Home Why Apple’s Letting Developers Test Apps On 100 Apple TVs

Why Apple’s Letting Developers Test Apps On 100 Apple TVs

Although there was no new Apple TV announcement at the Worldwide Developers Conference keynote on Monday, that doesn’t mean Apple has ignored its streaming set-top box. In fact, it just increased the number of TV devices developers could test their apps, boosting the number to 100 units this week. 

Granted, that may not seem like a major development—unless you consider that Apple may be setting the stage for a windfall of new third-party apps for the living room screen. 

See also: Apple TV Will Reportedly Get Siri And Apps—But There’s More In Store

That’s the way developer Ouriel Ohayon took the news. Having noticed the change, he tweeted out a screenshot along with the words: “Apple TV apps are coming.” 

There’s reason to think he might be right. 

The Need For More Testing

Apple raised the limitations on test devices to 100 per device category. In other words, developers can test their apps on 100 iPhones, 100 iPads, and so on. The more devices you use to test apps, the more bugs you find and squash, presumably. (Previously, developers could only register a collective total of 100 across all product types, MacRumors points out.) 

It makes plenty of sense for Apple to expand that allotment for phones, tablets and watches. All of them allow users to download apps on different models and in various conditions. It’s so reasonable, in fact, that it’s hard to believe the company waited this long to open up this limitation. 

The Apple TV, however, doesn’t fit into this mold. It’s a stationary device that stays tied to television sets, pulling in streams off the same broadband network at all times. (It is, after all, a box—not a Chromecast or another pocket-friendly gadget suited for portability.) Widespread testing for Apple TV apps would also make less sense, if Apple sticks with its current way of dealing with TV apps. The company cherry-picks partners and work with them to deliver their software to the set-top through updates.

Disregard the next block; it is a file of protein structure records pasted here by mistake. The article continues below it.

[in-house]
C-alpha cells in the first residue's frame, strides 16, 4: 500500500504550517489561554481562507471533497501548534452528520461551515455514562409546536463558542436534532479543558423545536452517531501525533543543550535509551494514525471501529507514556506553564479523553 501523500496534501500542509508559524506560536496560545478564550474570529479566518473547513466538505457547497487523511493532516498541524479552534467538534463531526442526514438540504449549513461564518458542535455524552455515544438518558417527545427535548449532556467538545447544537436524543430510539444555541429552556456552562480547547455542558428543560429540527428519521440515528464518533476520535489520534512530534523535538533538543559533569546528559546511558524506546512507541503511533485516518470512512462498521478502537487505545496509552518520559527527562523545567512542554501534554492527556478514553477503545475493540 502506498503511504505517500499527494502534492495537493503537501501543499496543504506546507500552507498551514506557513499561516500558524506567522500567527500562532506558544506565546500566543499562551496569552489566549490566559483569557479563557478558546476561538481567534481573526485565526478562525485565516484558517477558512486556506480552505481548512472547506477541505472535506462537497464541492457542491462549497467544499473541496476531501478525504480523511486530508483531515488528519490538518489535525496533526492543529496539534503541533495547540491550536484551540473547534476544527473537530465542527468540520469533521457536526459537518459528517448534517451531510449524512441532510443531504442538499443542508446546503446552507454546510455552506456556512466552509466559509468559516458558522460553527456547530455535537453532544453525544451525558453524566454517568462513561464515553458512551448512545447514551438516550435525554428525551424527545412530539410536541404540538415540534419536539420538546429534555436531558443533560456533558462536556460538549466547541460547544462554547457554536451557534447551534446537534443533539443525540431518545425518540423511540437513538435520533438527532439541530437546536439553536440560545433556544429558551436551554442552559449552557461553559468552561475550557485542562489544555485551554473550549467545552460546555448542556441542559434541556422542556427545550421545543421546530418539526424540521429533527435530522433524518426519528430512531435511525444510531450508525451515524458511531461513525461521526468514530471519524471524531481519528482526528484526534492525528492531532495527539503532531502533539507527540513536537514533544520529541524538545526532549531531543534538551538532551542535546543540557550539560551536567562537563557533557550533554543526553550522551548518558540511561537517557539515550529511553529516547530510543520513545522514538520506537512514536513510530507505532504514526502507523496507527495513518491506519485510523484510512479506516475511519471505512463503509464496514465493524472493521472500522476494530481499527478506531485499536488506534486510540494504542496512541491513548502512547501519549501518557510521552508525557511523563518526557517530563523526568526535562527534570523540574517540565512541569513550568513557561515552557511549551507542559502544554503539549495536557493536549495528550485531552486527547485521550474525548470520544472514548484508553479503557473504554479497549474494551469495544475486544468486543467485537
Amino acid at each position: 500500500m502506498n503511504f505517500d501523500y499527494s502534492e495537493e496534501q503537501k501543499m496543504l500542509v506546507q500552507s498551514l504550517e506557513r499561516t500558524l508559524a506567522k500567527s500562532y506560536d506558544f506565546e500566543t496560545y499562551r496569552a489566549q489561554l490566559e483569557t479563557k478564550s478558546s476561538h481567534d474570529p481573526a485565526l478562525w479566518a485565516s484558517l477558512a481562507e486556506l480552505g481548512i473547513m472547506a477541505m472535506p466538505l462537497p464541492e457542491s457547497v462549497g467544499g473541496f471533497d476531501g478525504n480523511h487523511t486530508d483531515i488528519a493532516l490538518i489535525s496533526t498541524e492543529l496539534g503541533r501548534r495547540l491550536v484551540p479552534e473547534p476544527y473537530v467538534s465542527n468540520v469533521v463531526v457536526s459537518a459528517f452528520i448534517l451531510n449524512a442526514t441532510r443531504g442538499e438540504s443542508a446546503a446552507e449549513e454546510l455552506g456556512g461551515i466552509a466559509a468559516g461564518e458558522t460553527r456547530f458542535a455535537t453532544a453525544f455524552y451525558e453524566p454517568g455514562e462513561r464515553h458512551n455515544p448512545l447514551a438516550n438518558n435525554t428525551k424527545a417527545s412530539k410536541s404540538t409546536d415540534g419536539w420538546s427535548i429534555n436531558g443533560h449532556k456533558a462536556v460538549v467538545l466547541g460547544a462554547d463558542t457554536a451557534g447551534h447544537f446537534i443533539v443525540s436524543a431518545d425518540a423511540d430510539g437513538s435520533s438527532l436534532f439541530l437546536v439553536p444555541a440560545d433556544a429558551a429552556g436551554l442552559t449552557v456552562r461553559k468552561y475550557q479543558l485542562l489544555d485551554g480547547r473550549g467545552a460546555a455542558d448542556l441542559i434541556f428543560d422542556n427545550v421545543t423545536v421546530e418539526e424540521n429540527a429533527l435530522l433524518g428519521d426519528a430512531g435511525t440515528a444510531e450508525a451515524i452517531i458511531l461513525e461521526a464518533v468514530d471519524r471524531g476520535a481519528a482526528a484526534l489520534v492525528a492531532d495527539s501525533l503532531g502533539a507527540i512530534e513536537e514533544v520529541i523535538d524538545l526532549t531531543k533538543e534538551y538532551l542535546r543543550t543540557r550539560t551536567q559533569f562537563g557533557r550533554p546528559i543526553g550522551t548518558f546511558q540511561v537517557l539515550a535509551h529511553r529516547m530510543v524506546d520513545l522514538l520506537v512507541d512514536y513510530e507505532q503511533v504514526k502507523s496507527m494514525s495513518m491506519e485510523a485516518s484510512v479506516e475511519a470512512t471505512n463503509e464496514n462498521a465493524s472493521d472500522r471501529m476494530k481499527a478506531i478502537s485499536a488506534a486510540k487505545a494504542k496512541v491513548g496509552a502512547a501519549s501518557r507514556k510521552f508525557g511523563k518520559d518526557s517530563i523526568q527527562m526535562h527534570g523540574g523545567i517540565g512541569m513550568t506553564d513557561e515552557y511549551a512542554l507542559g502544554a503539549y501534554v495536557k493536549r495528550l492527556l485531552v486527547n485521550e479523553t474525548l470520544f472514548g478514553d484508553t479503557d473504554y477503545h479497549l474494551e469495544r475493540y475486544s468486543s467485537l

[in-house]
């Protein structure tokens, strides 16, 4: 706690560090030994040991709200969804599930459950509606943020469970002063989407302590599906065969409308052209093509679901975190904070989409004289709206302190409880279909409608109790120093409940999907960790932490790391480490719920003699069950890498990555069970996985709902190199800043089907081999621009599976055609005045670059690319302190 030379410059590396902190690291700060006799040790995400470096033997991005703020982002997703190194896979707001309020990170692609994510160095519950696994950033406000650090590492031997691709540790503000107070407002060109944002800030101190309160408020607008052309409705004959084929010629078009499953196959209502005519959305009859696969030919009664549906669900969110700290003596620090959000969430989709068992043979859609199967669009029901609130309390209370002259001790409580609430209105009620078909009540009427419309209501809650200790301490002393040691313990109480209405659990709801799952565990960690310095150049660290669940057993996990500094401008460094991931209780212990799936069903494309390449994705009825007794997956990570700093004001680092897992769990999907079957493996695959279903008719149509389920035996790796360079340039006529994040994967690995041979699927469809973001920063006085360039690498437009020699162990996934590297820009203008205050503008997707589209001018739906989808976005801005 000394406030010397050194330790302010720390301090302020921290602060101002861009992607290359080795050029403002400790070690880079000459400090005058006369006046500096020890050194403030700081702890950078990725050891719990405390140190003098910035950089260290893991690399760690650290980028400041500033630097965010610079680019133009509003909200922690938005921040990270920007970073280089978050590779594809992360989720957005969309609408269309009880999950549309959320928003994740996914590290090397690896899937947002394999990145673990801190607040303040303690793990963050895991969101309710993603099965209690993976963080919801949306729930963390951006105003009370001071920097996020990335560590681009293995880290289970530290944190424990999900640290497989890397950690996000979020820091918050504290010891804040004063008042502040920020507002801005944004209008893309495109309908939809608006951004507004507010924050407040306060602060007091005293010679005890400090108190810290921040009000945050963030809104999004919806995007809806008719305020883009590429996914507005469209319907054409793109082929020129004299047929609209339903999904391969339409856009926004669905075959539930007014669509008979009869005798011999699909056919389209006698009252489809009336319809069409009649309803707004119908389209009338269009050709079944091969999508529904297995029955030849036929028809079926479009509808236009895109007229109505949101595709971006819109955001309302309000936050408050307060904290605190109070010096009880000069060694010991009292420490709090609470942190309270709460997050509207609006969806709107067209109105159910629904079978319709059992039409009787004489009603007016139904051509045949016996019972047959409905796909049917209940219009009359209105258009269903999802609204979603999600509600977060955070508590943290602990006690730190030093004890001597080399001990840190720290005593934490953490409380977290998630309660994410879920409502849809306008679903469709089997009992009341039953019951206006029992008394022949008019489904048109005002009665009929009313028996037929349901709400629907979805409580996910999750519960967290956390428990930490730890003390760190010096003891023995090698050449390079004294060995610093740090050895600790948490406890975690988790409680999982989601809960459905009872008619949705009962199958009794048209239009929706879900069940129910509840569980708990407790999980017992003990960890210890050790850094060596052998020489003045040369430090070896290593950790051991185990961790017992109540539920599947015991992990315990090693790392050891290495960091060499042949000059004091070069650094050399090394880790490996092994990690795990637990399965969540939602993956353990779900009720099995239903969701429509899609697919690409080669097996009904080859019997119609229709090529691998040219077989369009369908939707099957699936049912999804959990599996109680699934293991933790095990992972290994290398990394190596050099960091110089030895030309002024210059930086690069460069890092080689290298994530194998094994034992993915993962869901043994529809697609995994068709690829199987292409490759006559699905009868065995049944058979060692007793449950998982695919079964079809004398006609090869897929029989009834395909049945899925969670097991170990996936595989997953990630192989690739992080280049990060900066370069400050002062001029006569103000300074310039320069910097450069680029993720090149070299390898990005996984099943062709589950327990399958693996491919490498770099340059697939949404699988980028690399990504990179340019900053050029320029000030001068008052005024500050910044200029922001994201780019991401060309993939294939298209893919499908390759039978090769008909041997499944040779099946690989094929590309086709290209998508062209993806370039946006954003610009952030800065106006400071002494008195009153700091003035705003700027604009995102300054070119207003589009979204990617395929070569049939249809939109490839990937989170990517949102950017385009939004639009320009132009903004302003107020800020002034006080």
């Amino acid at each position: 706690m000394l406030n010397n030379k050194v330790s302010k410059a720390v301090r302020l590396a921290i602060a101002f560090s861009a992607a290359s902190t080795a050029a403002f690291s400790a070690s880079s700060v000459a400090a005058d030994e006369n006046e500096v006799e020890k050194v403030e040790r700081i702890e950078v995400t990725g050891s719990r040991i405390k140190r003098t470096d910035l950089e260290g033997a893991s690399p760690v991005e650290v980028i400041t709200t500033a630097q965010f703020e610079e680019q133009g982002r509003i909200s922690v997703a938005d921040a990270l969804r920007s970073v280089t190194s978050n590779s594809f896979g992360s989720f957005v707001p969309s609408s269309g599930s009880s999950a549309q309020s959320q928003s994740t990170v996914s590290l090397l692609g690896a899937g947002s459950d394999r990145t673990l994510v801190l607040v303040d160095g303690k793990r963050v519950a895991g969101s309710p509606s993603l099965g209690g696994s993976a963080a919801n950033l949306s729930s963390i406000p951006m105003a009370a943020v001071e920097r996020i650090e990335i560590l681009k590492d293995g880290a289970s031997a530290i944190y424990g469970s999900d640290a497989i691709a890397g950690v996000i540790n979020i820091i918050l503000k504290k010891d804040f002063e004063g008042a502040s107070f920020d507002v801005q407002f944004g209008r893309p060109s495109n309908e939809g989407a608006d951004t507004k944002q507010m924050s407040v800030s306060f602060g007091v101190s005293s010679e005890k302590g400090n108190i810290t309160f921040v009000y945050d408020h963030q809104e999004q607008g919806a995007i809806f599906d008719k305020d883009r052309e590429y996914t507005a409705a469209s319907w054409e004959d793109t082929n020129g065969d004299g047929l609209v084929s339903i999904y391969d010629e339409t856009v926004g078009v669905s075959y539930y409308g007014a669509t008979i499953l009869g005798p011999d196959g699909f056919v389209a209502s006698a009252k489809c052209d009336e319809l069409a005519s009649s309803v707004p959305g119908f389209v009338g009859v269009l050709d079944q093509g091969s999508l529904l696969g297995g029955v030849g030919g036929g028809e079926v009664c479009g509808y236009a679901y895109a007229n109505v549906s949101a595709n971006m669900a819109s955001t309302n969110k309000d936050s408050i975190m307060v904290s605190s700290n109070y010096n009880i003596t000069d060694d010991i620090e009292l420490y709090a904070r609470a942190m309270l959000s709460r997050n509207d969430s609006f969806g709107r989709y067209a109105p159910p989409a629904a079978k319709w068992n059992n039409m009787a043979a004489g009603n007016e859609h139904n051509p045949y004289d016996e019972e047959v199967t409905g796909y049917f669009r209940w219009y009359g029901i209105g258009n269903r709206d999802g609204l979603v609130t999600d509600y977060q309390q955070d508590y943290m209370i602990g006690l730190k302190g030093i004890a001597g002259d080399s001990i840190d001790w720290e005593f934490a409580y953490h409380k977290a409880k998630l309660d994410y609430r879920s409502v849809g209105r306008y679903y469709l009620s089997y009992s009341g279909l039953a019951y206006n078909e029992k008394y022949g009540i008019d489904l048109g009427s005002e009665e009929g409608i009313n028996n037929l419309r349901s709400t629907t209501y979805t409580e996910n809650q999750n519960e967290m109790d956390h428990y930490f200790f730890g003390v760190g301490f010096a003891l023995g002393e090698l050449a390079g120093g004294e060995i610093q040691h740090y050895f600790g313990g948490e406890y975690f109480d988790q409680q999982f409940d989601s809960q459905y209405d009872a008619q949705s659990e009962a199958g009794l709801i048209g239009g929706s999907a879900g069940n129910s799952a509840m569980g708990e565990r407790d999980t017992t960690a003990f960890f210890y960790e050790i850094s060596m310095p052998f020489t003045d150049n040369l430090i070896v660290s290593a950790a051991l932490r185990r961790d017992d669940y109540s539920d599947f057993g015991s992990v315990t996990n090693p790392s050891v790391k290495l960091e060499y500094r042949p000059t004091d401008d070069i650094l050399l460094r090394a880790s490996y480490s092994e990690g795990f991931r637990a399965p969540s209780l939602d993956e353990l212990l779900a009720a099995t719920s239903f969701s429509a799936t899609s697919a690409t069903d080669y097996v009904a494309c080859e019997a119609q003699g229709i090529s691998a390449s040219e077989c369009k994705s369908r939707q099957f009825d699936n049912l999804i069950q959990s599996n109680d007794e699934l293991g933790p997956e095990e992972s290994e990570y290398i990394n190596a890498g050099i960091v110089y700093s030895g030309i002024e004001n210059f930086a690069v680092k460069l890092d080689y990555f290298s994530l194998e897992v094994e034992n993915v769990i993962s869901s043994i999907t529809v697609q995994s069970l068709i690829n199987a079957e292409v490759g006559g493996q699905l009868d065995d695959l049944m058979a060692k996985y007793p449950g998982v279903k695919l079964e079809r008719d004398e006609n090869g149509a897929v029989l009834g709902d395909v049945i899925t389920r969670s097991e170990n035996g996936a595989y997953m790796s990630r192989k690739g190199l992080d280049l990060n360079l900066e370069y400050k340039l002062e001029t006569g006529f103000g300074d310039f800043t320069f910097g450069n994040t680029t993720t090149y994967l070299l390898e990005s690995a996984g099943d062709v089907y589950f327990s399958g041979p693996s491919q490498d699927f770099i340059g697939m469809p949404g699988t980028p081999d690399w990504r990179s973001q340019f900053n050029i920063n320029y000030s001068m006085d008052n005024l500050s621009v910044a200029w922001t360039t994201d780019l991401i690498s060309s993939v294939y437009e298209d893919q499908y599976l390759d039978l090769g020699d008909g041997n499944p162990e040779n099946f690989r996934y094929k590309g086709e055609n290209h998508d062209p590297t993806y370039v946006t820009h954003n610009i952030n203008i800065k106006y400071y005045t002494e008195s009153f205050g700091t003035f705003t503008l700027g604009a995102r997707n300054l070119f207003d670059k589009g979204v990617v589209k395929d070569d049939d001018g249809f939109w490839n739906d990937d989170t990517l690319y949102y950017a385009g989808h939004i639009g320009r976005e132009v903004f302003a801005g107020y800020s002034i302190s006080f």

But now, expectations run high that the tech company will pack a slew of new features into its former “hobby,” among them third-party apps (probably through the App Store or a subset within it). 

Although the Apple TV product line predates Google’s year-old Android TV initiative by six years, the latter—as a platform—has already outpaced it by leaps and bounds. 

About 600 new TV-ready apps recently made their way to the Play Store for Android TV, with more are on the way, as television sets with Android TV built in start to make their way into consumers’ homes. However, as a single product, the first Android TV appliance, Google’s Nexus Player, never even came close to touching the Apple TV, in terms of sales.

Apple CEO Tim Cook likely wants to keep it that way, especially if the box, as expected, will become the lynchpin of his company’s push into the home. 

Bringing HomeKit Home

Finally unleashing apps could go a long way toward keeping long-ignored Apple TV feeling fresh and enticing—particularly as the streaming market heats up. Users have long demanded more apps for the device. But that’s not the only reason to broaden the scope of its testing. 

The next generation of the Apple TV will probably boast Siri voice integration and smart home control using Apple’s HomeKit framework too. And all those new HomeKit-compatible devices tying into the box may need plenty of testing to work with the system too. 

The first HomeKit-compatible product—Lutron’s new Caséta Wireless smart lighting starter kit—has already arrived. Currently, it works with the Apple Watch and the iPhone, but it’s still missing the set-top box, which would come in handy in certain situations. 

For instance, the watch seems to take some basic voice commands just fine. But it has to “handoff” to the iPhone for anything more involved—like asking it to “turn off the bedroom light.” That can be annoying, if your phone’s charging by the bedside and you’re sitting in the living room. If you have to get up, you might as well flip the switch manually. A Siri-supporting Apple TV hooked into the smart home could help by giving you another point of control. 

Apple announced HomeKit last year, and it risks losing even more steam if the full system misses the holiday shopping deadline. Good thing for Apple that it usually holds a press event (or two) in the fall. Last year, the company unveiled its new iPhones in September, followed by new iPads in October. 

This year, the next generation of big phones and tablets could have some company. As for other interested developers—now might be a good time to start thinking about how your apps should look on the biggest screen in the house. 

Lead image by Adriana Lee for ReadWrite; Apple TV image courtesy of Apple; Lutron Apple Watch image screencapped from YouTube by Lutron Electronics; wall of apps image by Cristiano Betta

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